24. As the lung transplant rejection statistics show, under 20% of people who have a lung transplant don’t survive the first year after surgery.
Some complications after lung transplantation are likely to happen. When it occurs, rejection of the donated lungs can be slowed, it can’t be stopped. Because of this, long-term survival after a lung transplant isn’t as promising as it is with other organ transplants. However, three years after the surgery, between 55% and 70% of those who received lung transplants will still be alive, according to the latest organ donation facts. The most important factor influencing lung transplant survival is the age of the patient.
25. A typical single-lung transplant surgery can last from 4 to 8 hours.
Additionally, double-lung transplantation may last for up to 12 hours. After the surgery, the patient will have to stay in the hospital for a few weeks, until their doctors are sure that the recovery is going well. Regular check-ups for at least three months and various medications for the rest of the patient’s life are a must according to the lung transplant facts.
26. There have been over 50,000 lung transplants in the world.
This procedure has become standard care for people with end-stage chronic respiratory illnesses. Lung transplants can vastly improve both pulmonary function and a patient’s quality of life. Although patient survival rates aren’t as good as they are with other organ transplants, this is still the best chance for people with end-stage respiratory illnesses.
Bone Marrow Transplant Statistics
27. Every year, close to 18,000 people are in need of a bone marrow transplant.
These people suffer from leukemia, lymphoma, various types of cancers, immune disorders and blood diseases, or other life-threatening illnesses that were once considered incurable but can now be treated by a bone marrow or umbilical cord blood transplant.
28. Every year, more than 3,000 people die because they can’t find a bone marrow donor.
As some of the latest bone marrow donation facts show, only 2% of the population is on the national registry for bone marrow donation. And a great number of people who are on the national bone marrow registry can’t be located or won’t donate their bone marrow when asked.
29. Over 70% of people who need a bone marrow transplant can’t find a matching donor in their family.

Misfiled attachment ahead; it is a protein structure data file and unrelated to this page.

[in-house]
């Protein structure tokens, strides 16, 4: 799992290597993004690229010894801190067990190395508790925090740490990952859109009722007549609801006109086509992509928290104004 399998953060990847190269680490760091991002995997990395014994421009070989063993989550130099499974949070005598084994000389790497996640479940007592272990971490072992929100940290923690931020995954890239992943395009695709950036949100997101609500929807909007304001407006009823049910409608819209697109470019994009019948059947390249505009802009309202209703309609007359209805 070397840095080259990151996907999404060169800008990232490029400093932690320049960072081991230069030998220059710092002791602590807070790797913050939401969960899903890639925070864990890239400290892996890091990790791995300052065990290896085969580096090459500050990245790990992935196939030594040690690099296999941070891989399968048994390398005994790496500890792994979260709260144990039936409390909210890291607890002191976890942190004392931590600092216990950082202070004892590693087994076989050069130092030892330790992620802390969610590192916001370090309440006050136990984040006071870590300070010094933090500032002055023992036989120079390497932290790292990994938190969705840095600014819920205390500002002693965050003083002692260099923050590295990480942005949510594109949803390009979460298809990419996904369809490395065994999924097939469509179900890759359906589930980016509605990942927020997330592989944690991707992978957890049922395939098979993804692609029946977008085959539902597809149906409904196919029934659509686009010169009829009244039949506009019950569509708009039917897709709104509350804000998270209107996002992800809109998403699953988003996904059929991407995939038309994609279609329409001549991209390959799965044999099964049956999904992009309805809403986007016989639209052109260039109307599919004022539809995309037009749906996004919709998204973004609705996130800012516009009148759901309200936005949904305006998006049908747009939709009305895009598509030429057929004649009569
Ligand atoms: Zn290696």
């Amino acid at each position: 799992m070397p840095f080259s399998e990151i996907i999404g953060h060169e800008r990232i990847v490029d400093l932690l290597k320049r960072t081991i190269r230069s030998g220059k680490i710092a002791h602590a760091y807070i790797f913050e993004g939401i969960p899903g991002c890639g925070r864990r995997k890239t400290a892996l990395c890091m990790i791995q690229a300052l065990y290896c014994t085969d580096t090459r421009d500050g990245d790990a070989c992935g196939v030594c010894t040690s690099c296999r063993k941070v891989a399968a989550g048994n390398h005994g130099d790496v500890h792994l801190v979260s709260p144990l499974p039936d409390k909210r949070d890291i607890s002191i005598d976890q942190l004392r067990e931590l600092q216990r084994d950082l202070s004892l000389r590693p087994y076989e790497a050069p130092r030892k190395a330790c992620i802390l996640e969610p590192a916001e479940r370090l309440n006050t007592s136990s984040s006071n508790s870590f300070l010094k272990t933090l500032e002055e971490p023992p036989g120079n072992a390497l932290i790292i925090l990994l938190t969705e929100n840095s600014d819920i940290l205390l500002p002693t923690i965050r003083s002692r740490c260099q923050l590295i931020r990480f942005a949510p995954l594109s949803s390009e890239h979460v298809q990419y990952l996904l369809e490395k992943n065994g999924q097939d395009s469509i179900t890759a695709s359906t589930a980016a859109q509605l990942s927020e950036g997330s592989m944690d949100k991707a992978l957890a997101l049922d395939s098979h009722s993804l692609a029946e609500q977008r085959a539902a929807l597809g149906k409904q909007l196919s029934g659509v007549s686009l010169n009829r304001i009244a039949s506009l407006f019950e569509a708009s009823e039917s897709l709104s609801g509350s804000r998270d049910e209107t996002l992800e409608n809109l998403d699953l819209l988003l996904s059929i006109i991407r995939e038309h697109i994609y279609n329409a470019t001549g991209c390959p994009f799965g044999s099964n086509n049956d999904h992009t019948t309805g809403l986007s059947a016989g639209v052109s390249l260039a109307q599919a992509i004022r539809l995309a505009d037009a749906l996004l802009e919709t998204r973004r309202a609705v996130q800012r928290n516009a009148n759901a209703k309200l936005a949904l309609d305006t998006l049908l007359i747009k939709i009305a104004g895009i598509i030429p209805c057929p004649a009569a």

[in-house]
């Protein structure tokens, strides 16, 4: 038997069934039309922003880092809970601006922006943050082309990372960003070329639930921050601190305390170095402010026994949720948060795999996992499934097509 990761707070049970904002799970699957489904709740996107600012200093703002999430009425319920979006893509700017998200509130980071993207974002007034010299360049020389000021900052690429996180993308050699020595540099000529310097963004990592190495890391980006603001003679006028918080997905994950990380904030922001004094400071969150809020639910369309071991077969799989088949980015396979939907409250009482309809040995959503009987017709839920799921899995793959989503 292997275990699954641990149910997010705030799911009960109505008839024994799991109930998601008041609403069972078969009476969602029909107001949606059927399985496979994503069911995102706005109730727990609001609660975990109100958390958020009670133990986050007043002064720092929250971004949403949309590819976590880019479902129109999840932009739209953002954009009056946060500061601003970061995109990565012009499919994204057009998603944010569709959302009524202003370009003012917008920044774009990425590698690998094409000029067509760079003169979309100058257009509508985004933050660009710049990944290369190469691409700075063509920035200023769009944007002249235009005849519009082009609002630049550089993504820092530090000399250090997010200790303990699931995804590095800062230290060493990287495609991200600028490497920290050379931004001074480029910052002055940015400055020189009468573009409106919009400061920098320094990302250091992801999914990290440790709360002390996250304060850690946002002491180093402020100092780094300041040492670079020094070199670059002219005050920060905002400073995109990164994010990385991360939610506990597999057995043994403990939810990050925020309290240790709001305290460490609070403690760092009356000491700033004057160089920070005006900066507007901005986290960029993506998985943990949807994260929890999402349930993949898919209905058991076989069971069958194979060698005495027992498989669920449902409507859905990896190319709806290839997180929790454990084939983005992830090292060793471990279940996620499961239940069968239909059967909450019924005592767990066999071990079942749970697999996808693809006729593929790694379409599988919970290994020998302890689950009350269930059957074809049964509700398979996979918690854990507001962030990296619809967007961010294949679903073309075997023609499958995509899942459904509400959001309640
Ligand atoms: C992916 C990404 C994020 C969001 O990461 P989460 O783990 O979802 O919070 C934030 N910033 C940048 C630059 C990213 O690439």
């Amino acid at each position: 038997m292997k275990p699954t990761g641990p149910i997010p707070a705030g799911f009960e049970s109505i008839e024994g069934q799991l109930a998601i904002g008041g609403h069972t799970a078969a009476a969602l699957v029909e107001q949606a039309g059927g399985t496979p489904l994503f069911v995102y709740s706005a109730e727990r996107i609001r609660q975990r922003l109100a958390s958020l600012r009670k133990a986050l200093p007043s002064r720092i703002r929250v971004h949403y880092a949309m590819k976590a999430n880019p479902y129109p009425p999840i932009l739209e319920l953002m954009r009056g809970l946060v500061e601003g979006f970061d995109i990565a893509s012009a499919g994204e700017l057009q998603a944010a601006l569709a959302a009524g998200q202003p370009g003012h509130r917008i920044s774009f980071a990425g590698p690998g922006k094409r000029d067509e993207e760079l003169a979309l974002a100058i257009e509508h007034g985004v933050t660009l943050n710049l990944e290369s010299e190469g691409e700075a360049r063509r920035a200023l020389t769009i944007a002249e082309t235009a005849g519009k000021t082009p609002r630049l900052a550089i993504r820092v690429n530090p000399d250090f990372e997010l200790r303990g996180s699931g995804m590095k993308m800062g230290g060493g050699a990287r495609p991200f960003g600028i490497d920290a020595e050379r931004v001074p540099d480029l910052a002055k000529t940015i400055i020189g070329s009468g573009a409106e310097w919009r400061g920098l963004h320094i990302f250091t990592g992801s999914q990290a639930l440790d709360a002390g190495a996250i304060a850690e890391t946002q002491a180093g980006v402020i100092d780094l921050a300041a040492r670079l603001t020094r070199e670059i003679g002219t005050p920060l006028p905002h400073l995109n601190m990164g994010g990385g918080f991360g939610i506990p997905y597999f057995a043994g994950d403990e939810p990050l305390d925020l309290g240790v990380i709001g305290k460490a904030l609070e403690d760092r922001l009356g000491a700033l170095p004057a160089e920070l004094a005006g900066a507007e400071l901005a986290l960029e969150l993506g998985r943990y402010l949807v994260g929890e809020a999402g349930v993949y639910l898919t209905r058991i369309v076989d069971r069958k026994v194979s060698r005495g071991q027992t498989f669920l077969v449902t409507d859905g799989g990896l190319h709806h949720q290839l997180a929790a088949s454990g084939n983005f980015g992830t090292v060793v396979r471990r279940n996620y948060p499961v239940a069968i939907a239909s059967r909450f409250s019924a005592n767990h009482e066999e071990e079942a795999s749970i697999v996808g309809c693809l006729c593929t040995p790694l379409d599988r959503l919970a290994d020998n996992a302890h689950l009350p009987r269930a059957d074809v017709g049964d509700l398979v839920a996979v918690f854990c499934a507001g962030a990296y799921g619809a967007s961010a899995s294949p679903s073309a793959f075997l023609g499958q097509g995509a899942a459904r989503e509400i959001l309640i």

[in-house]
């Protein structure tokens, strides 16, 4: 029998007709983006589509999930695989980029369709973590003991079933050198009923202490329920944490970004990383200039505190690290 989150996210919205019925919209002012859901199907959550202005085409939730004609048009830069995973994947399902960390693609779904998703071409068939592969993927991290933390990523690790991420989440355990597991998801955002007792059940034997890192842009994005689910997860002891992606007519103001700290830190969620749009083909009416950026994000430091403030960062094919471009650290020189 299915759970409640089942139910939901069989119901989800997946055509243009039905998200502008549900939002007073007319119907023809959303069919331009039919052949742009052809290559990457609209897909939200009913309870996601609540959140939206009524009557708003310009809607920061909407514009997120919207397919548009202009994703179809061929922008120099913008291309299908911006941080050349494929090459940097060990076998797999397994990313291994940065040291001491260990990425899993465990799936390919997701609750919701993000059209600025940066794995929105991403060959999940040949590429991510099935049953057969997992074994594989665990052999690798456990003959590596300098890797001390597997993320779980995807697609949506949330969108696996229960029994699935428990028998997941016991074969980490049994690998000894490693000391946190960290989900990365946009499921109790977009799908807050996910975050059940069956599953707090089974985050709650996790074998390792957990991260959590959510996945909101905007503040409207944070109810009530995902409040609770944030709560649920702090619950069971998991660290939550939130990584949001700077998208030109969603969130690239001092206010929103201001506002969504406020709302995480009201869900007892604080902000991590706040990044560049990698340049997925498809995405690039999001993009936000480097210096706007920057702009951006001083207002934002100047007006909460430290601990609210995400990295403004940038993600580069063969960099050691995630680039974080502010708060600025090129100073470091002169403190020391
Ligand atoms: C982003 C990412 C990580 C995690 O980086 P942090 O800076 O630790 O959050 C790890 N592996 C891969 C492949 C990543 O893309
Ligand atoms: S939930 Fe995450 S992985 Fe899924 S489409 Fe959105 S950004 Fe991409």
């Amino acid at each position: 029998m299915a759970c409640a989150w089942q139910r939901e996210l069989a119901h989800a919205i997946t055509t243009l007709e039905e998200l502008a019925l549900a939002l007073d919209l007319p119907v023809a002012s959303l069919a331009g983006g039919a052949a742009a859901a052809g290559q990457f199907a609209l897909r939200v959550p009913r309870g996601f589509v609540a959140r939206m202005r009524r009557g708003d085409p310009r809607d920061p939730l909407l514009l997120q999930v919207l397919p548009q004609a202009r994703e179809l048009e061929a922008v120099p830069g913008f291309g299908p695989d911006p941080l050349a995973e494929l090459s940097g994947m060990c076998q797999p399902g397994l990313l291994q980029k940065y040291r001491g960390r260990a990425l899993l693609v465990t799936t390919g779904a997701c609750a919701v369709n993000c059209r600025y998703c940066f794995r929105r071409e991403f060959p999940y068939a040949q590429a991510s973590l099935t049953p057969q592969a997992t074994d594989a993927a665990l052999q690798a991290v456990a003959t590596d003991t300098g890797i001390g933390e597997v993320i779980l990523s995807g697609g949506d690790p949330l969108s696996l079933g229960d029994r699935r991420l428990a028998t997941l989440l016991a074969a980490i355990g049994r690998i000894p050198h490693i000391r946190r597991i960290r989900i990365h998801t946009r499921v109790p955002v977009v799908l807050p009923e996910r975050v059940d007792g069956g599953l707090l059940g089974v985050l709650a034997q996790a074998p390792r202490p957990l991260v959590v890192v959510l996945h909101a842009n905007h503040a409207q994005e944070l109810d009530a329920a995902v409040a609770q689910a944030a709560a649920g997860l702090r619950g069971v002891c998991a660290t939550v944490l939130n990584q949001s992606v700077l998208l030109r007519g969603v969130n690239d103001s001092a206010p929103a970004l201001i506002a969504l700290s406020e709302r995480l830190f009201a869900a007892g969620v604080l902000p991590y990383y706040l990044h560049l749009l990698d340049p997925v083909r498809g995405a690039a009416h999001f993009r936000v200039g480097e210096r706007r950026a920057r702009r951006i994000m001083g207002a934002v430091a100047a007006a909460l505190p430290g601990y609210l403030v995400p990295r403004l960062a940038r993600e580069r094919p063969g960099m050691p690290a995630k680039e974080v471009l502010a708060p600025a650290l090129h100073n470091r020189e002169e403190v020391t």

These people depend on the C.W. Bill Young Cell Transplantation Program registry, also known as the Be The Match Registry. Still, stats on organ donation report that it’s very hard to find a match since ethnic and racial heritage play a major role in tissue transplantation. Tissue types are inherited, and because of this, patients are most likely to match someone of their own race or ethnicity.
30. Approximately 7,500 Americans are looking for a bone marrow donor at any given moment.
Additionally, research shows that over 130,000 Americans will be diagnosed with a serious blood disease this year, as the transplant statistics report. Blood cancer will affect over 40,000 adults and more than 3,000 children. Unfortunately, the shortage of donors will probably lead to the deaths of half of the adults and more than 700 children.
31. There have been over 35,000 bone marrow donations without a single donor death.
Bone marrow donation is safe. Only 30% of bone marrow donation procedures use the method of inserting a needle into a donor’s hip. The rest of them, 70%, use peripheral blood stem cell apheresis.
Corneal Transplantation Facts
32. There are 35 million blind people in the world, of whom most could be cured with a corneal donation.
Corneal transplantation can restore the vision when a visual impairment caused by a corneal disease becomes too severe. According to some research, this procedure is considered the world’s most frequent type of transplantation.
33. Since the procedure was first introduced, there have been nearly 2 million successful tissue donations and transplants.
Eye banks also report that the number of cornea donors is steadily growing every year. Organ donation statistics worldwide from 2018 also show that there were close to 70,000 cornea donors in that year in the US alone. Additionally, there were over 85,000 corneal transplants.
34. In 2018, there were over 130,000 whole eyes and corneas donated.
Although the number of tissue recoveries in 2018 decreased compared to 2017, the transplant rate increased from 68.3% to 69.4%. The total estimated lifetime value of cornea transplants that were done in 2018 was $6 billion.
Egg Donation Facts
35. In the US each year, approximately 16,000 of all IVF cycles use donor eggs.
IVF, or in vitro fertilization, is very common nowadays. Contrary to IVF, egg donation still represents a taboo. Despite this, 12% of all IVF cycles involve donated eggs. Additionally, this method gives better results than any other fertility treatment.
36. There’s an 80% chance that after the egg is fertilized, the embryos will develop correctly.
These organ donation facts also show that there’s up to an 85% chance that the embryos transplanted into the uterus will implant properly. In addition to this, there’s also up to an 80% chance that the patient will be pregnant within a week after transplantation.
37. Egg donors can be compensated $10,000–$12,000.
Egg donors aren’t selling their eggs, they are compensated for the suffering they endure during the egg donation process. As the organ donation statistics from 2019 state, the compensation varies based on a number of factors. However, it can exceed $12,000 if the donor has unique qualities that are difficult to find.